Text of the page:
The theory behind traditional dog training was the belief that the best way to train a dog was to correct the dog when he was doing something wrong. If he was pulling on his leash, a painful jerk (while wearing a choke chain or pinch collar) was given to correct the behavior. If a dog jumped up on a person, the person was instructed to knee the dog in the chest. If there was a wet spot on the rug, the dog was roughly reprimanded, pushed down to the floor, and punished by having his nose rubbed in the wet spot. The idea was that if bad things happened, the behavior would disappear. This caused an undue amount of stress on both the dog and the pet owner.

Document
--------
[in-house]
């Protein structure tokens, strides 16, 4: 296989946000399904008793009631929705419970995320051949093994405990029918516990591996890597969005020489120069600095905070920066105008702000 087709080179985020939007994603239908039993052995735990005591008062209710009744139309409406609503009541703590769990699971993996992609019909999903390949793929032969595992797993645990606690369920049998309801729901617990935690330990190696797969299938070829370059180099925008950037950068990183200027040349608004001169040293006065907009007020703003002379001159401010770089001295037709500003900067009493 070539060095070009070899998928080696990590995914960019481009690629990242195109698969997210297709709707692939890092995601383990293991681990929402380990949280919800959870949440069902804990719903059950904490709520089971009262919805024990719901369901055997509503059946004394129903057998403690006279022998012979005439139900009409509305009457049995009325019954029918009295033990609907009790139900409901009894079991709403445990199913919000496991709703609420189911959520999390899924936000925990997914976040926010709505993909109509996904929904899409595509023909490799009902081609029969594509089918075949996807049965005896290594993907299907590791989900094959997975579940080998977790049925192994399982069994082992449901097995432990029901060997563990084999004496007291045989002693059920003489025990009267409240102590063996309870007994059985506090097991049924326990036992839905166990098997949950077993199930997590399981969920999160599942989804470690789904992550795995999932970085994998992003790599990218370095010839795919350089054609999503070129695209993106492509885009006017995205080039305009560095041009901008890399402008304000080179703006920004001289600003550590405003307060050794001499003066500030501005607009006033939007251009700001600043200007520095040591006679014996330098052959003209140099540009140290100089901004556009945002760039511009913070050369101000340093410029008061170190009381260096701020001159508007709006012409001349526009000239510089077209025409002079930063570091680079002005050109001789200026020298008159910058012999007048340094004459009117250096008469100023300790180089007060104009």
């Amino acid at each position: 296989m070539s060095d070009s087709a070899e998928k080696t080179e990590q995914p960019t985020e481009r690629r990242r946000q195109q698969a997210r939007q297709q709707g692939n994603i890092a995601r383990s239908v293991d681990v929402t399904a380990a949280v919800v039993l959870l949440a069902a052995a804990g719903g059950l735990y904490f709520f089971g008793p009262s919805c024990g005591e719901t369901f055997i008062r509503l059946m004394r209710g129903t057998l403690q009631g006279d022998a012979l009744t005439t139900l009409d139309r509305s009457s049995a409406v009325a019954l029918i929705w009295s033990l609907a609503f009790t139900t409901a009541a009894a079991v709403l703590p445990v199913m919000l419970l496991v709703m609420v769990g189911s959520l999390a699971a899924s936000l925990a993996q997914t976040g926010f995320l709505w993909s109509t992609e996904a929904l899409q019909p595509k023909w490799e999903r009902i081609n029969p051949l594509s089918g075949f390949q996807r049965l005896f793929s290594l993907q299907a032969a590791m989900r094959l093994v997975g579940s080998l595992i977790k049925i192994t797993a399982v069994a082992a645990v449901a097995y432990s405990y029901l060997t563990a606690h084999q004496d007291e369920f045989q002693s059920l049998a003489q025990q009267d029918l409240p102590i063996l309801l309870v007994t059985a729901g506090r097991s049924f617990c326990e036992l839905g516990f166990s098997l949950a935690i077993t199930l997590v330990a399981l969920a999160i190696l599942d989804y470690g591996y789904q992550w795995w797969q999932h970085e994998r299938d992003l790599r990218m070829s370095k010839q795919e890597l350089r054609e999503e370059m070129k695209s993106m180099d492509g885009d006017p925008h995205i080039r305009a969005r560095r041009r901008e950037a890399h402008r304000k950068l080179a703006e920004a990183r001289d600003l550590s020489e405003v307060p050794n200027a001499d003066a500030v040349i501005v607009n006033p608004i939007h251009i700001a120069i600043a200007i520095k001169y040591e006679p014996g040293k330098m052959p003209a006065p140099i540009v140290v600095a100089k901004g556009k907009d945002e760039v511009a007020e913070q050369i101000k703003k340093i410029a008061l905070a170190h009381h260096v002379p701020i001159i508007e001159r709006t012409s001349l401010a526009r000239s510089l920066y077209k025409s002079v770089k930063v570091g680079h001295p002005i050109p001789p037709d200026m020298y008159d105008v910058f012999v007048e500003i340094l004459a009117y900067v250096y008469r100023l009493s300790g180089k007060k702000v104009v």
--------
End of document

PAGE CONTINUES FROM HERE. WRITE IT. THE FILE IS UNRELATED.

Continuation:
Fortunately, in the early 1980's, positive reinforcement training became popular and pet owners learned how incredibly effective, easy and fun training this way could be! The dog was now rewarded for performing the right behaviors, which made him happy to repeat the good behavior. Positive training does not mean permissive. Positive trainers prefer to use "negative punishment"- taking away something the dogs wants - rather than "positive punishment" - adding an aversive the dog does not want. Positive trainers also believe in the generous use of management to stop the dog from practicing undesirable behaviors - in short, setting the dog up for success.